Foreign Affairs Minister and former finance minister Winston Dookeran yesterday said he was "surprised" by Justice Joan Charles's judgment on Tuesday against the State, in favour of the United Policyholders Group.
But he maintained the State's decision to offer Colonial Life Insurance Company (Trinidad) Ltd (Clico) Executive Flexible Premium Annuity (EFPA) policyholders a bailout package was not illegal.
Justice Charles had ruled that some 250 EFPA policyholders who had rejected the Government's bailout plan in favour of court action should receive 100 per cent of the money owed to them, plus interest of three per cent, from September 2010 to March 12, 2013, estimated at $300 million.
Justice Charles had determined the People's Partnership Government failed to keep a promise of "legitimate expectation" made to the EFPA policyholders by the previous People's National Movement administration. Dookeran observed that 92 per cent of the policyholders had already accepted the Government's bailout plan.
In his interpretation of the judgment, Dookeran believes it can't affect the Government's bailout plan and its continued implementation.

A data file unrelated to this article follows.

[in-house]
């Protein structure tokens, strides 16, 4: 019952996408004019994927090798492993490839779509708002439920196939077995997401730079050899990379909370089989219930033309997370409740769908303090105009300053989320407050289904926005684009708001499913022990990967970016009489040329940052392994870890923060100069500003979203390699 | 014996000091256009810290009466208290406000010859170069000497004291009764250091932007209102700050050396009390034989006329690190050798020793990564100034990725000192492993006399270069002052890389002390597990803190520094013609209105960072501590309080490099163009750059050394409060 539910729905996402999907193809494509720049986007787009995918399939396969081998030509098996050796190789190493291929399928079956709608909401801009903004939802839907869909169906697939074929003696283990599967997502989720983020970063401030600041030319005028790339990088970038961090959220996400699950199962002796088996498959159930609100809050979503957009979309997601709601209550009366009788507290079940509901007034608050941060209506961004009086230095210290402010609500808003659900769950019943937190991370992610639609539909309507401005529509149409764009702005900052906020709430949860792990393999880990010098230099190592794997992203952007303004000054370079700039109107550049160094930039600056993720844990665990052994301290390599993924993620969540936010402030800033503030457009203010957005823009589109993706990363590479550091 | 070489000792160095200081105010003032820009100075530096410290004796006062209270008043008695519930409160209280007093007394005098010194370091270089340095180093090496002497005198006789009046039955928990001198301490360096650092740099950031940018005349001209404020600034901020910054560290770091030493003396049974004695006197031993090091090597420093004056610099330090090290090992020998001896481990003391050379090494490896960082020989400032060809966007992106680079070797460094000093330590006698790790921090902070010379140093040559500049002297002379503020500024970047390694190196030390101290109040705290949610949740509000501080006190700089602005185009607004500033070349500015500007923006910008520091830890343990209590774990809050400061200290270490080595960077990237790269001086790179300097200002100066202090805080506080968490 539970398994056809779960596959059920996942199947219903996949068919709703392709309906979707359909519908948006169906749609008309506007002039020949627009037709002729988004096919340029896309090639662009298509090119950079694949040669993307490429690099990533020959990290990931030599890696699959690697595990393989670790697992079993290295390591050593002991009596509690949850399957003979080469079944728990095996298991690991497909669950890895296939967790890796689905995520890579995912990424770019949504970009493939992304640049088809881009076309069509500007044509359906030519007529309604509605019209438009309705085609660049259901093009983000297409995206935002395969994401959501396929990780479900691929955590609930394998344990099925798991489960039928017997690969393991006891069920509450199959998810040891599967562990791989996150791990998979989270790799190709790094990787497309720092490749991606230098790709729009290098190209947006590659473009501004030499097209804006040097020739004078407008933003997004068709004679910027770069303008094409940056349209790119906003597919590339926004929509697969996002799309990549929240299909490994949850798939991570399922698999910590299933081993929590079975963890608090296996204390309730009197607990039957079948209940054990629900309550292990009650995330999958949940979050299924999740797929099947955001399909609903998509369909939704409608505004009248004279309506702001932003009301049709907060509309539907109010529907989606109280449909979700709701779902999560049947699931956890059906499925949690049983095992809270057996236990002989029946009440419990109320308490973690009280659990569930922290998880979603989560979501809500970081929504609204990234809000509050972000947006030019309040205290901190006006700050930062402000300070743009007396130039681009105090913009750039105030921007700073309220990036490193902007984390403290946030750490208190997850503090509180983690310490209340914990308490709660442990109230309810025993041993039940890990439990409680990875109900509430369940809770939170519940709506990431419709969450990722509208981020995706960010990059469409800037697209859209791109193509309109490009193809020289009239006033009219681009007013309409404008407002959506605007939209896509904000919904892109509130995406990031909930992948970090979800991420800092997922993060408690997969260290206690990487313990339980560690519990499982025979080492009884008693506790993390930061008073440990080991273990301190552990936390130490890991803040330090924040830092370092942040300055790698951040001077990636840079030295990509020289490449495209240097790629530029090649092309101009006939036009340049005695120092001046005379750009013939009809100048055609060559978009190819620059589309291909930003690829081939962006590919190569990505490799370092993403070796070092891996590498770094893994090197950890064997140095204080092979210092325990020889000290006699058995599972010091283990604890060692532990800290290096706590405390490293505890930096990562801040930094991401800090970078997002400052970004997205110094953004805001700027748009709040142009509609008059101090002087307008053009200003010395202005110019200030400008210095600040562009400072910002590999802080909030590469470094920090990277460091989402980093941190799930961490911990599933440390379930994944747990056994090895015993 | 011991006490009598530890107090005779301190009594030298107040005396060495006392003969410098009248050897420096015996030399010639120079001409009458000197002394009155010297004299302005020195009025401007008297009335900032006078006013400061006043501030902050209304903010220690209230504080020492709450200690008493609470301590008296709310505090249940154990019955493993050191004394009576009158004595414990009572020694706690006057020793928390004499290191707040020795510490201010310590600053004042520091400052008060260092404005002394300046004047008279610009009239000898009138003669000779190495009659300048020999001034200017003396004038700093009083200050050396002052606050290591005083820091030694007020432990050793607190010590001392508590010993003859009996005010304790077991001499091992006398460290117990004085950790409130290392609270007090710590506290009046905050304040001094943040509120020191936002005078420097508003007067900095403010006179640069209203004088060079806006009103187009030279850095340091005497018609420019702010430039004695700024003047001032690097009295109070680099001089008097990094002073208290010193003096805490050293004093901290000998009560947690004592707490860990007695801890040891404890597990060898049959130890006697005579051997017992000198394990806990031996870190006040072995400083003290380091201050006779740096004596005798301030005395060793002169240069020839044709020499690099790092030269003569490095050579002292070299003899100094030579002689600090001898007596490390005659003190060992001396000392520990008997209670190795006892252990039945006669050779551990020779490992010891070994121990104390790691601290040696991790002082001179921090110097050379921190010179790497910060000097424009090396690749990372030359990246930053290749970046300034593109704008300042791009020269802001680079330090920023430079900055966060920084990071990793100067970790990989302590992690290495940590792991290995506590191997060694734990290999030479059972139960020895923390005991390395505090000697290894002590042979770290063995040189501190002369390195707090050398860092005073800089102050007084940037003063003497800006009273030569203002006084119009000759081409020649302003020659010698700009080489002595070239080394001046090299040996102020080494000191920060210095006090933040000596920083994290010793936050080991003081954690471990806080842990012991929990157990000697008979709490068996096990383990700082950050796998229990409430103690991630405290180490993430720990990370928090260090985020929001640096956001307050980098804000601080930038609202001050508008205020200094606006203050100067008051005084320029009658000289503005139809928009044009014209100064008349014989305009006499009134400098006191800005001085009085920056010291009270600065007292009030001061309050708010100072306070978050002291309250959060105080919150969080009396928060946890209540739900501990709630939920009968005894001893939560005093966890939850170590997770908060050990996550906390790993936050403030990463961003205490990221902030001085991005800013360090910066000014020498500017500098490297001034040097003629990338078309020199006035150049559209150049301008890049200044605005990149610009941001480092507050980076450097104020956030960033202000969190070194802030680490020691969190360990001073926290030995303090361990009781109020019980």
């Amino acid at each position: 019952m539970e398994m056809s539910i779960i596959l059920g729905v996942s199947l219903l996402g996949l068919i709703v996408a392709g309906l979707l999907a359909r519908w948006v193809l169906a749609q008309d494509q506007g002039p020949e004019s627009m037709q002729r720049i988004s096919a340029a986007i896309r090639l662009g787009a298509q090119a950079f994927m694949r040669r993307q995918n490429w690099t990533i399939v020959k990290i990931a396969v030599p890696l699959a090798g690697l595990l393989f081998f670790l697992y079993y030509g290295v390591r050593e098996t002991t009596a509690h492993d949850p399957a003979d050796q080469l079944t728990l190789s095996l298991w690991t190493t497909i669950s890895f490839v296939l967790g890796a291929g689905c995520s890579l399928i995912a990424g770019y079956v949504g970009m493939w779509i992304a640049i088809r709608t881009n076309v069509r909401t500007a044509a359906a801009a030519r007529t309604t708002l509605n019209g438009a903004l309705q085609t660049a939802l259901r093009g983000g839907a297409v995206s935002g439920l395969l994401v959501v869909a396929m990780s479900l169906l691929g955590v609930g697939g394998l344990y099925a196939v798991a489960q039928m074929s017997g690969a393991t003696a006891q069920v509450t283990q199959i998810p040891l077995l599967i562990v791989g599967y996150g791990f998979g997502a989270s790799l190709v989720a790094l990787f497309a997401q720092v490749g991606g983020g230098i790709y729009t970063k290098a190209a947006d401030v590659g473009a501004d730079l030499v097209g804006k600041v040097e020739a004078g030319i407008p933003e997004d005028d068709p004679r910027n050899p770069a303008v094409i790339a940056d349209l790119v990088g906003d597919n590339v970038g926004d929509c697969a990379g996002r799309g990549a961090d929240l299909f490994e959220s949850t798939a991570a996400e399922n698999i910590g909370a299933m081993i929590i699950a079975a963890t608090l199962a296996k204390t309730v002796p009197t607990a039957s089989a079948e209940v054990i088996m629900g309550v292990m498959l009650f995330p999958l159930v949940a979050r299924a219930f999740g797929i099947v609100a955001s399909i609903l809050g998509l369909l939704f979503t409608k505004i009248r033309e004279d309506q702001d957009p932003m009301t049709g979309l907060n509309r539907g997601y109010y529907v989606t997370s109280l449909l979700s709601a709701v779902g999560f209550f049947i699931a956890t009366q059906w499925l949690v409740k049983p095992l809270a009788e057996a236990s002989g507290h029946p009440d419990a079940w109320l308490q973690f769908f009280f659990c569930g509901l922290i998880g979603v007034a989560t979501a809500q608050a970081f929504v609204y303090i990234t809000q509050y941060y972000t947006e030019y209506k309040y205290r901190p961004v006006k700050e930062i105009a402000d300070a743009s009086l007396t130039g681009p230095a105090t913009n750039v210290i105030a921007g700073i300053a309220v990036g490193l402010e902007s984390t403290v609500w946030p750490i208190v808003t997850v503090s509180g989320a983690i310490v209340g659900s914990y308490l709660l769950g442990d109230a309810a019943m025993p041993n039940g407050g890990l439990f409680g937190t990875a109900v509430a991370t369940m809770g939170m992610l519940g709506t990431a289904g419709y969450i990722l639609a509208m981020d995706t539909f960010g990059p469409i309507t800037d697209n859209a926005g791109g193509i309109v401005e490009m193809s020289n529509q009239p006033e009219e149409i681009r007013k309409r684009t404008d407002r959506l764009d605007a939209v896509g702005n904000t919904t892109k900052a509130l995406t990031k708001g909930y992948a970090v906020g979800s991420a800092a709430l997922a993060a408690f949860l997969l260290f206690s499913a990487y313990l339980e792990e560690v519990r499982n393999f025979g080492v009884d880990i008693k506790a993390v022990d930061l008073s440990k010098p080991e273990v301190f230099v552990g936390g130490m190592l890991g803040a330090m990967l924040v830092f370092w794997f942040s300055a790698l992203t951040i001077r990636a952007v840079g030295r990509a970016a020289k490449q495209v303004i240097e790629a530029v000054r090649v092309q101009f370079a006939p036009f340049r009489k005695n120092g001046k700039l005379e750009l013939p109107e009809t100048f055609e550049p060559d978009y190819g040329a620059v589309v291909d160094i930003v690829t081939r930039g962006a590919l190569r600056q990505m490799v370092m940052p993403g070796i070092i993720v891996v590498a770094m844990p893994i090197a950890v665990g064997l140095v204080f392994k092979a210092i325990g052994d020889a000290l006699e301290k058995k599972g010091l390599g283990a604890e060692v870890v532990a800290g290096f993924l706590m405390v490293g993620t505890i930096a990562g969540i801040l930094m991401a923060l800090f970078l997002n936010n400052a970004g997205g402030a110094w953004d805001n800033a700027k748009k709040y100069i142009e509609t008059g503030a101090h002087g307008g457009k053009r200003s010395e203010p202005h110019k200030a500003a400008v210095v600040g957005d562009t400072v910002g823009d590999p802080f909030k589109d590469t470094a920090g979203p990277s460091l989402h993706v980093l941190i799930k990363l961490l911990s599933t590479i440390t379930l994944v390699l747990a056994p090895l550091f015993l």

Dookeran, who was instrumental in the bailout plan which affected some 25,000 policyholders, including credit unions, said the State intended to appeal the decision in the 28-day stay of execution granted by Justice Charles.
"In the economics of the plan, the country was able to avert a fiscal cliff which several countries, including the United States, went through during their fiscal challenges," he told the Express.
In his first budget for the People's Partnership administration, Dookeran had proposed a bailout plan of an initial sum of $75,000 and 20 zero-rated annual coupons. However, that plan was publicly criticised by the Clico Policyholders Group, and policyholders were then given an option to cash out their bonds and trade the 11- to 20-year bonds in the Clico Investment Fund.